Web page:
Port Botany: is privatisation the key to infrastructure development?
The NSW Government’s proposal to privatise Port Botany raises a couple of interesting questions about the objectives of the sale and the likely outcome.
The stated objective is to generate funds to be used on a variety of infrastructure projects, such as the Pacific Highway. However, it’s hard to see how the Government can maximise the proceeds (and the benefits to the community) without addressing the state of land transport surrounding Port Botany.
The Port relies heavily on road transport and the major road corridors, the M5 and M4, are heavily congested. Meanwhile, container movements by rail are in decline due to a lack of intermodal capacity and prioritisation of lines for passenger rail. Overall, the ability of the Port to move containers exceeds the ability of road and rail transport to clear and return containers and this differential is likely to be increased by the current expansion of the Port’s capacity.
This bottleneck could significantly dampen interest in the refinancing of the Port. While the Port provides an attractive revenue stream to investors, a lack of growth potential would need to be factored into the price offered by bidders.
The solution appears to be pushing back the refinancing process to 2013 and kicking off a number of infrastructure initiatives in the meantime. The NSW Government has recently put in a submission to Infrastructure Australia to seek funding for a comprehensive review of the land transport system including sequencing of necessary infrastructure and potential funding sources. It has also already commenced the Port Botany Landside Improvement Strategy and construction of the Southern Sydney Freight Line and the Einfield Intermodal Terminal.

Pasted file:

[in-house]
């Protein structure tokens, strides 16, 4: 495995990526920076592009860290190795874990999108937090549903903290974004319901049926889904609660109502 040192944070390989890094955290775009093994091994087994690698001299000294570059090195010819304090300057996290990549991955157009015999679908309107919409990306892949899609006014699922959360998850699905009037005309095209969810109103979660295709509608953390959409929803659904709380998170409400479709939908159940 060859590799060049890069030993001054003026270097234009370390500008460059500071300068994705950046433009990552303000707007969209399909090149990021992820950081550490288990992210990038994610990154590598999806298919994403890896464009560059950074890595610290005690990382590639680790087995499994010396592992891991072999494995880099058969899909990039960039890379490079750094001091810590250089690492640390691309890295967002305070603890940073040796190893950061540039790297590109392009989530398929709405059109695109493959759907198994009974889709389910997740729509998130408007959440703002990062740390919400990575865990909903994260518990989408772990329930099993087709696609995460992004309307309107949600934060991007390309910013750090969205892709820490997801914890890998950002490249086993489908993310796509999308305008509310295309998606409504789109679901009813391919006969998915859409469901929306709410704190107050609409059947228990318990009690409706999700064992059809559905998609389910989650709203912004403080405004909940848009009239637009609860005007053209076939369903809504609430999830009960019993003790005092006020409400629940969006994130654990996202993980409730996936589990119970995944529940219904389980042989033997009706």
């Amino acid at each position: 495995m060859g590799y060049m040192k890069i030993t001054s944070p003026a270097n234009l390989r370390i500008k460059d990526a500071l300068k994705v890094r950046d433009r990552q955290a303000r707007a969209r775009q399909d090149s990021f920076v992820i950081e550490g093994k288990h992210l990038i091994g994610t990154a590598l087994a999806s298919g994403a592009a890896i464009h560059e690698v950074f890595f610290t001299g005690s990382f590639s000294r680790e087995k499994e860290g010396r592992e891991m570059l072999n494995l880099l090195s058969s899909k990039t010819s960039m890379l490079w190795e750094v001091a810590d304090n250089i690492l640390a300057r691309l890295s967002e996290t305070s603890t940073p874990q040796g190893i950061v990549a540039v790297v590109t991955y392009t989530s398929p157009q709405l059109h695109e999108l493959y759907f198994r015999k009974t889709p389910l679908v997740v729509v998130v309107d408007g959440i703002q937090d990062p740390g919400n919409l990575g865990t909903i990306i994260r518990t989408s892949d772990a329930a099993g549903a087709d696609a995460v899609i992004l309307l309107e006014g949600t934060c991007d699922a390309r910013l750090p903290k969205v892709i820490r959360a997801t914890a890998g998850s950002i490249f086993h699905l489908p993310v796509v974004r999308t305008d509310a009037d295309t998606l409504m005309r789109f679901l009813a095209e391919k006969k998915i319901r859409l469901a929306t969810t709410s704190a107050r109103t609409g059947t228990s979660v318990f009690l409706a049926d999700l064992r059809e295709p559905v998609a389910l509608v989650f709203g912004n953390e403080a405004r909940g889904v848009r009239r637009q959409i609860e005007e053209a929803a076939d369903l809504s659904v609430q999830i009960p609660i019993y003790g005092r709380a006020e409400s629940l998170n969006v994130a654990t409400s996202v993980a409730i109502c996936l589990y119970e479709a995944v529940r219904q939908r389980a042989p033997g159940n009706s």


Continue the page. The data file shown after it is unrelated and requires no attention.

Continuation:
The question is whether this will be enough, or at least enough by 2013, to provide bidders with comfort that landside issues are not going to act as a handbrake on the operation of the Port. The proposed review is not expected to define the problem and solution for 18 months. Until that time, which will be fairly close to the proposed refinancing process, it will be unclear whether the projects currently underway have significantly improved land transport productivity or have simply moved the bottleneck to another point in the road and rail networks. Given the complexity of the transport system, it may well be the latter meaning bidders will have to price in uncertainty about the potential throughput of the Port.
While this may seem a doom and gloom scenario, it could be part of the Government’s plan. Infrastructure Australia co-ordinator, Michael Deegan, has suggested refinancing the Port will bring much needed private sector investment to the surrounding road and rail networks. Giving the private sector a reason to invest in infrastructure sounds like clever policy from a Government that has inherited more infrastructure bottlenecks than available funds. However, such a strategy can’t be consistent with maximising the proceeds of the refinancing as bidders will have to price in their potential contribution to land transport infrastructure.